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Weather a damper on U.S. railroads' October carloads, AAR says


A second-straight stormy month was too much for U.S. railroads to overcome. In October, the roads’ carloads totaled 1.3 million units, a 2.8 percent decrease compared with October 2004, according to Association of American Railroads (AAR) data.

"Residual effects of the hurricanes in Texas and the Gulf Coast, heavy rains in Kansas that washed out key tracks and damaged bridges, and other weather-related problems negatively affected rail traffic in October," said AAR Vice President Craig Rockey in a prepared statement.

However, U.S. railroads continued to boost intermodal traffic last month. The roads moved 987,899 trailers and containers, up 6.3 percent compared with October 2004.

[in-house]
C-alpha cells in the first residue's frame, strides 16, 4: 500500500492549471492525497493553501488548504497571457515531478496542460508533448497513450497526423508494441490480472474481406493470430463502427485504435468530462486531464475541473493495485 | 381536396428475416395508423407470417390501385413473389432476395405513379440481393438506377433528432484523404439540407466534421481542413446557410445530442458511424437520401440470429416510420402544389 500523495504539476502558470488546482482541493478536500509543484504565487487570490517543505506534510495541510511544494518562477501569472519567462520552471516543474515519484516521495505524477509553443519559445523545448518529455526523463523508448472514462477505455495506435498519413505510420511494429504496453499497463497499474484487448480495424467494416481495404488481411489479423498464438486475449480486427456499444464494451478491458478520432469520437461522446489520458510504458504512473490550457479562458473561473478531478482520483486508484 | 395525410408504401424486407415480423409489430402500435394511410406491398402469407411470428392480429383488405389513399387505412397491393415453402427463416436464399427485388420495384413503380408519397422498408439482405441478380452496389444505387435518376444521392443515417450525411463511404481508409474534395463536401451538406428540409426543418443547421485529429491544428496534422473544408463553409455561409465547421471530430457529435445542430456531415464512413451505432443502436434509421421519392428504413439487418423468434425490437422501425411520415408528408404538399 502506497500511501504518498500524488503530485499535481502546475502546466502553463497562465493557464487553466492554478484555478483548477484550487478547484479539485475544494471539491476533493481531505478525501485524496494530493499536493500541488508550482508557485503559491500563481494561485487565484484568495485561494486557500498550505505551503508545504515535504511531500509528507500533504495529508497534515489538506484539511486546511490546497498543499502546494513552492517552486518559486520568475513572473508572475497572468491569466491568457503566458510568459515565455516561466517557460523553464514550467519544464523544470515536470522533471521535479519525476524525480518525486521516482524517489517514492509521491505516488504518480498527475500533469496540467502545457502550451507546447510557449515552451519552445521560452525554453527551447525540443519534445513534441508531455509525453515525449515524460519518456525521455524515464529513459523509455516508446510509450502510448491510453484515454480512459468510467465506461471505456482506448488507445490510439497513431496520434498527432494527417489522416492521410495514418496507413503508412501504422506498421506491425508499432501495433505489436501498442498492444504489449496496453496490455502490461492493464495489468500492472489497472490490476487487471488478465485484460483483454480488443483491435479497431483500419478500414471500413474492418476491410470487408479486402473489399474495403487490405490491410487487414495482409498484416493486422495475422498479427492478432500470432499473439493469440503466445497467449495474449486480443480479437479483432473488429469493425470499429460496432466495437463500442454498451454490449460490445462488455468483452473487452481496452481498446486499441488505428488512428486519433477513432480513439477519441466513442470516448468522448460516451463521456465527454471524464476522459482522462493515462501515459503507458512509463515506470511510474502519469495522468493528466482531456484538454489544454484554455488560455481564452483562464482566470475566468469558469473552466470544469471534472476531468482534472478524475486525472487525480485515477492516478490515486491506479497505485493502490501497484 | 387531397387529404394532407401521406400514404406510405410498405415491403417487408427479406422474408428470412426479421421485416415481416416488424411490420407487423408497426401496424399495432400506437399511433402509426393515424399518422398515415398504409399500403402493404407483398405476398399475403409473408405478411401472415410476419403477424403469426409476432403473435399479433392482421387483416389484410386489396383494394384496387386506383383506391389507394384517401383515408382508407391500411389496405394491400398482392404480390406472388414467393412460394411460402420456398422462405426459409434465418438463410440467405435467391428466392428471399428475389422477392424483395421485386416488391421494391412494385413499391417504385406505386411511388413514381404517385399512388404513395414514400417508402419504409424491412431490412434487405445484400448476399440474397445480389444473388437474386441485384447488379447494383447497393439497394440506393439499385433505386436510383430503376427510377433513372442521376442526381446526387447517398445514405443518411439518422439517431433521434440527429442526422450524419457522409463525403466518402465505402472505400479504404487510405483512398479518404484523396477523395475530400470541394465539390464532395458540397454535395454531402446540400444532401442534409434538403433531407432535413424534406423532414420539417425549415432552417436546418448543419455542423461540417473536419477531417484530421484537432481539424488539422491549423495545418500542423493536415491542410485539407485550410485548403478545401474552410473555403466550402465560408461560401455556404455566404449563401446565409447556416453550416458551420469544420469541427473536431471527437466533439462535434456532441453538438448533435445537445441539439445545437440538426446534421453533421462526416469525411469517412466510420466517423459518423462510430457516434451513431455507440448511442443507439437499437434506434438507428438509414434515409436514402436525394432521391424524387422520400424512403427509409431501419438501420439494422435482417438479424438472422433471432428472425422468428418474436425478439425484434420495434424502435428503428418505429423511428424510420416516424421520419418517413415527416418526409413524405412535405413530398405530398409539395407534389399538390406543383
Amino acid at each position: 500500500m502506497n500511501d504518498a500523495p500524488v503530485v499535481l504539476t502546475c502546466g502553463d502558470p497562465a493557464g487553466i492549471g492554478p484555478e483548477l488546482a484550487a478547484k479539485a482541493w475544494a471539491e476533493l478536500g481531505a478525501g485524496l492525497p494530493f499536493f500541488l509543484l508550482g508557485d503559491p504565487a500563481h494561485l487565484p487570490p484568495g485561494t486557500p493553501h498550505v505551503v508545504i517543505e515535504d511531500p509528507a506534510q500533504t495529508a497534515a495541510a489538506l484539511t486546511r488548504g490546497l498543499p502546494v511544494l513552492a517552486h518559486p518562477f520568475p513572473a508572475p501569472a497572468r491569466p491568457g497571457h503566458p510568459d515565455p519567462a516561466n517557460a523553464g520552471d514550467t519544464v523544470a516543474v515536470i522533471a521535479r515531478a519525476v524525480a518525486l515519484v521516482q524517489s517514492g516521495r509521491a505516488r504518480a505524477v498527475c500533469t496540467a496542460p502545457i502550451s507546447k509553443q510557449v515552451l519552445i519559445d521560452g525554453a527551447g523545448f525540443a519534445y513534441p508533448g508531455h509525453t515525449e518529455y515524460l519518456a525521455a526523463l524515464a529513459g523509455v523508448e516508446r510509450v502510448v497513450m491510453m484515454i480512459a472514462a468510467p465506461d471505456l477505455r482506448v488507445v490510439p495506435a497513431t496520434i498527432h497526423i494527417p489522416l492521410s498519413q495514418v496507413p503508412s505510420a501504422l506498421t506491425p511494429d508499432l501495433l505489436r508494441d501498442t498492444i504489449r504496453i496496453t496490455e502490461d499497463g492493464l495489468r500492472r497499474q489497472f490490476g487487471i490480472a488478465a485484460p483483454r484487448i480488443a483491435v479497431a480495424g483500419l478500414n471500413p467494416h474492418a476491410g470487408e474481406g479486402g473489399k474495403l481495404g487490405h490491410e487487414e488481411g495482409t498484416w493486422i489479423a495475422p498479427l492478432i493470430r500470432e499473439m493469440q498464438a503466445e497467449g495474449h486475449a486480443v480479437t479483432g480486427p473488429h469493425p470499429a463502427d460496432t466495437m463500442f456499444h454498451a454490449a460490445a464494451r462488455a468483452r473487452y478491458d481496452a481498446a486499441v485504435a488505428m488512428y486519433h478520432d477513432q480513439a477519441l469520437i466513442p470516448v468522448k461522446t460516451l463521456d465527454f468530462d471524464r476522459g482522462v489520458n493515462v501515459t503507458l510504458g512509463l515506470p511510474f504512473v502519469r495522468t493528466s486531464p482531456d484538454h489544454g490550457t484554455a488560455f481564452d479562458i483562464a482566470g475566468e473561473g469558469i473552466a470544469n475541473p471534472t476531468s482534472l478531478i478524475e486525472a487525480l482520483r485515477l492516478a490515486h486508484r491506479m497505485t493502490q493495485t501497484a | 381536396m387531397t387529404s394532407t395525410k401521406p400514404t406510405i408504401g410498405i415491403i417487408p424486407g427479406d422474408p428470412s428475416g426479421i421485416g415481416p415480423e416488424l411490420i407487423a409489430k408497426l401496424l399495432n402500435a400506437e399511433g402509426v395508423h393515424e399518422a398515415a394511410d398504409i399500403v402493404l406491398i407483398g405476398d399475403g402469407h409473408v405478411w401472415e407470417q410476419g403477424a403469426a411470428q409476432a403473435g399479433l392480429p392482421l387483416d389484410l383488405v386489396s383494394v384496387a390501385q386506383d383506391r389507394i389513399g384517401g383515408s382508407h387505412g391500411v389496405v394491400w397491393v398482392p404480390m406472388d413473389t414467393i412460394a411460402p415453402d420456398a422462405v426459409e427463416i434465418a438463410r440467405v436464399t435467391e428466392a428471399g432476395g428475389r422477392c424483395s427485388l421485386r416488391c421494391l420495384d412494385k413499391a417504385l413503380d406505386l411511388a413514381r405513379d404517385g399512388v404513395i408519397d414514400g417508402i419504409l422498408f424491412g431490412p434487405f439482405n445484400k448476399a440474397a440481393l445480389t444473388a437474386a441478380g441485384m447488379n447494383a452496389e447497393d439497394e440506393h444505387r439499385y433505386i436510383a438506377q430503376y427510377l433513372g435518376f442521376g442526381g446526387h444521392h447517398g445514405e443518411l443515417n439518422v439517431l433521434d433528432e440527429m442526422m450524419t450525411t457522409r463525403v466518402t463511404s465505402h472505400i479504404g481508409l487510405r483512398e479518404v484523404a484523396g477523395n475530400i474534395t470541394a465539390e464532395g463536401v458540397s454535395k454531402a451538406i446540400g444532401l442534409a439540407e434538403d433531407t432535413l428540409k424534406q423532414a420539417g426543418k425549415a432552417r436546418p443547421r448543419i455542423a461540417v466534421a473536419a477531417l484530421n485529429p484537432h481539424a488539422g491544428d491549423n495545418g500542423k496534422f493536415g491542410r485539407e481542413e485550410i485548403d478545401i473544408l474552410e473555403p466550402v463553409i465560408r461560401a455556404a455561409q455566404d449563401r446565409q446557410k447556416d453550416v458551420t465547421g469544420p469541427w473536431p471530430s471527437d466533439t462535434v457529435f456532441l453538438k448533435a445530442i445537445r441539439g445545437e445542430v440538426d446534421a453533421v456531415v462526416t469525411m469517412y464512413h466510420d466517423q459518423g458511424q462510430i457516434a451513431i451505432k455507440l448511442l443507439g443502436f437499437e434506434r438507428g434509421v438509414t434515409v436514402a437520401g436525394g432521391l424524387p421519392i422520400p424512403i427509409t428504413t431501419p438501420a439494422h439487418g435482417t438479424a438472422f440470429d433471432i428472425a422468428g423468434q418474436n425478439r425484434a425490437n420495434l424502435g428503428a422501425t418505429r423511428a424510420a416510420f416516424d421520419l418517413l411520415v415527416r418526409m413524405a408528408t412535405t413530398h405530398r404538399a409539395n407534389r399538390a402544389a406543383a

During 2005’s first 10 months, U.S. railroads moved 14.3 million carloads, up 1 percent, and 9.6 million intermodal loads, up 6.3 percent compared with the same 2004 period. Total estimated volume of 1.40 trillion ton-miles rose 2.6 percent.

Canadian railroads experienced a similar October. The roads’ carloads totaling 313,667 units dropped 3.3 percent, but intermodal loads totaling 188,741 units increased 6 percent compared with October 2004.

Through 10 months, Canadian railroads’ carloads dropped 0.8 percent to 3.3 million units and intermodal loads rose 3.2 percent to 1.8 million units compared with the same 2004 period.

On a combined cumulative-volume basis through 43 weeks, 13 reporting U.S. and Canadian railroads moved 17.6 million carloads, up 0.7 percent, and 11.5 million trailers and containers, up 5.8 percent compared with 2004’s first 43 weeks.

In Mexico, TFM S.A. de C.V.’s traffic woes continued. In October, the railroad’s carloads fell 14 percent to 32,292 units and intermodal loads dropped 8.2 percent to 16,381 units compared with October 2004. Through 43 weeks, TFM moved 360,241 carloads, down 3.8 percent, and 165,419 intermodal loads, up 2.5 percent compared with the same 2004 period.

Contact Progressive Railroading editorial staff.

More News from 11/4/2005